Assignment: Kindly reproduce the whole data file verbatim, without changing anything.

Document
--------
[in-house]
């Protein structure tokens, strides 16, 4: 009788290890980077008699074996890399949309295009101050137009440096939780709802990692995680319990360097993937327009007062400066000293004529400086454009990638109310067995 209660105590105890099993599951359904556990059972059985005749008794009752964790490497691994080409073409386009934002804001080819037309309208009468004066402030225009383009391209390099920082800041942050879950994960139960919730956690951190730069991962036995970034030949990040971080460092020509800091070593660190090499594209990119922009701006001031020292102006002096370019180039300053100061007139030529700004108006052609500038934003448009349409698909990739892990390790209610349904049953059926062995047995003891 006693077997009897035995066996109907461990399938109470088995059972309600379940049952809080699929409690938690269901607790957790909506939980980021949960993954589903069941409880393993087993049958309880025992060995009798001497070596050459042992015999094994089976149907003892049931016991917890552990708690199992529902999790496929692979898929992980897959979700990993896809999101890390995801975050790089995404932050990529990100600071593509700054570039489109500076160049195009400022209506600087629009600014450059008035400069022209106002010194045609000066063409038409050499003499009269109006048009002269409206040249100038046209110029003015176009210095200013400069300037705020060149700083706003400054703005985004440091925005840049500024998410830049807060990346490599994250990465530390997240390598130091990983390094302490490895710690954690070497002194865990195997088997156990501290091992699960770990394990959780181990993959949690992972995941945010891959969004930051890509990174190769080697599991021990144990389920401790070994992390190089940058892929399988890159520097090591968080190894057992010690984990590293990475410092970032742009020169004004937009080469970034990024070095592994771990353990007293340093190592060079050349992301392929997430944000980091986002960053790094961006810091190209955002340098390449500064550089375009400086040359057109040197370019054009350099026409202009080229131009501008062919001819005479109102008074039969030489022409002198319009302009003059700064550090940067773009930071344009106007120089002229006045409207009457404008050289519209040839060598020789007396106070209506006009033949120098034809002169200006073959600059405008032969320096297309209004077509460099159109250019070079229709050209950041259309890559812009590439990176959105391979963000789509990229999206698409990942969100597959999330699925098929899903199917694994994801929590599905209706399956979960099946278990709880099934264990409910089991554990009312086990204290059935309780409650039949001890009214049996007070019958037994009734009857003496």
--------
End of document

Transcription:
[in-house]
């Protein structure tokens, strides 16, 4: 009788290890980077008699074996890399949309295009101050137009440096939780709802990692995680319990360097993937327009007062400066000293004529400086454009990638109310067995 209660105590105890099993599951359904556990059972059985005749008794009752964790490497691994080409073409386009934002804001080819037309309208009468004066402030225009383009391209390099920082800041942050879950994960139960919730956690951190730069991962036995970034030949990040971080460092020509800091070593660190090499594209990119922009701006001031020292102006002096370019180039300053100061007139030529700004108006052609500038934003448009349409698909990739892990390790209610349904049953059926062995047995003891 006693077997009897035995066996109907461990399938109470088995059972309600379940049952809080699929409690938690269901607790957790909506939980980021949960993954589903069941409880393993087993049958309880025992060995009798001497070596050459042992015999094994089976149907003892049931016991917890552990708690199992529902999790496929692979898929992980897959979700990993896809999101890390995801975050790089995404932050990529990100600071593509700054570039489109500076160049195009400022209506600087629009600014450059008035400069022209106002010194045609000066063409038409050499003499009269109006048009002269409206040249100038046209110029003015176009210095200013400069300037705020060149700083706003400054703005985004440091925005840049500024998410830049807060990346490599994250990465530390997240390598130091990983390094302490490895710690954690070497002194865990195997088997156990501290091992699960770990394990959780181990993959949690992972995941945010891959969004930051890509990174190769080697599991021990144990389920401790070994992390190089940058892929399988890159520097090591968080190894057992010690984990590293990475410092970032742009020169004004937009080469970034990024070095592994771990353990007293340093190592060079050349992301392929997430944000980091986002960053790094961006810091190209955002340098390449500064550089375009400086040359057109040197370019054009350099026409202009080229131009501008062919001819005479109102008074039969030489022409002198319009302009003059700064550090940067773009930071344009106007120089002229006045409207009457404008050289519209040839060598020789007396106070209506006009033949120098034809002169200006073959600059405008032969320096297309209004077509460099159109250019070079229709050209950041259309890559812009590439990176959105391979963000789509990229999206698409990942969100597959999330699925098929899903199917694994994801929590599905209706399956979960099946278990709880099934264990409910089991554990009312086990204290059935309780409650039949001890009214049996007070019958037994009734009857003496």